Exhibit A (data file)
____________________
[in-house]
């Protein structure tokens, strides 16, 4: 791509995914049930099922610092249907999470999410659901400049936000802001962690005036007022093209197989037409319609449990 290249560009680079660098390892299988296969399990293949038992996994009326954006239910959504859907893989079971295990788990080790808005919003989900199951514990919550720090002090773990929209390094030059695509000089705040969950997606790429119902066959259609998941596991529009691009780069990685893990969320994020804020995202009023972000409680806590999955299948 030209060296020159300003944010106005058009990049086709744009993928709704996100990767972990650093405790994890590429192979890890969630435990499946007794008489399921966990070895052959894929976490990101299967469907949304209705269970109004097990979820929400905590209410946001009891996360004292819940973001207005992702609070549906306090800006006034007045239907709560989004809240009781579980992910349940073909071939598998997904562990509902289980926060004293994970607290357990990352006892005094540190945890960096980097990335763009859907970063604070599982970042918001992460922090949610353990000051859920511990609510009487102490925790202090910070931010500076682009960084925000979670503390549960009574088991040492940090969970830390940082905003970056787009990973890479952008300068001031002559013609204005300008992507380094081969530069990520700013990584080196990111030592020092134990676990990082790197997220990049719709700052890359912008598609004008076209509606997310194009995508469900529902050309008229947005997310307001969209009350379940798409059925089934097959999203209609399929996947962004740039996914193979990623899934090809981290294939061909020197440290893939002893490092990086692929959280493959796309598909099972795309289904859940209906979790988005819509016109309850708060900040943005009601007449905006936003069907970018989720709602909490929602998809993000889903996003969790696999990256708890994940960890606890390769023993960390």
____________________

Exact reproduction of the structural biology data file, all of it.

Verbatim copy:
[in-house]
């Protein structure tokens, strides 16, 4: 791509995914049930099922610092249907999470999410659901400049936000802001962690005036007022093209197989037409319609449990 290249560009680079660098390892299988296969399990293949038992996994009326954006239910959504859907893989079971295990788990080790808005919003989900199951514990919550720090002090773990929209390094030059695509000089705040969950997606790429119902066959259609998941596991529009691009780069990685893990969320994020804020995202009023972000409680806590999955299948 030209060296020159300003944010106005058009990049086709744009993928709704996100990767972990650093405790994890590429192979890890969630435990499946007794008489399921966990070895052959894929976490990101299967469907949304209705269970109004097990979820929400905590209410946001009891996360004292819940973001207005992702609070549906306090800006006034007045239907709560989004809240009781579980992910349940073909071939598998997904562990509902289980926060004293994970607290357990990352006892005094540190945890960096980097990335763009859907970063604070599982970042918001992460922090949610353990000051859920511990609510009487102490925790202090910070931010500076682009960084925000979670503390549960009574088991040492940090969970830390940082905003970056787009990973890479952008300068001031002559013609204005300008992507380094081969530069990520700013990584080196990111030592020092134990676990990082790197997220990049719709700052890359912008598609004008076209509606997310194009995508469900529902050309008229947005997310307001969209009350379940798409059925089934097959999203209609399929996947962004740039996914193979990623899934090809981290294939061909020197440290893939002893490092990086692929959280493959796309598909099972795309289904859940209906979790988005819509016109309850708060900040943005009601007449905006936003069907970018989720709602909490929602998809993000889903996003969790696999990256708890994940960890606890390769023993960390």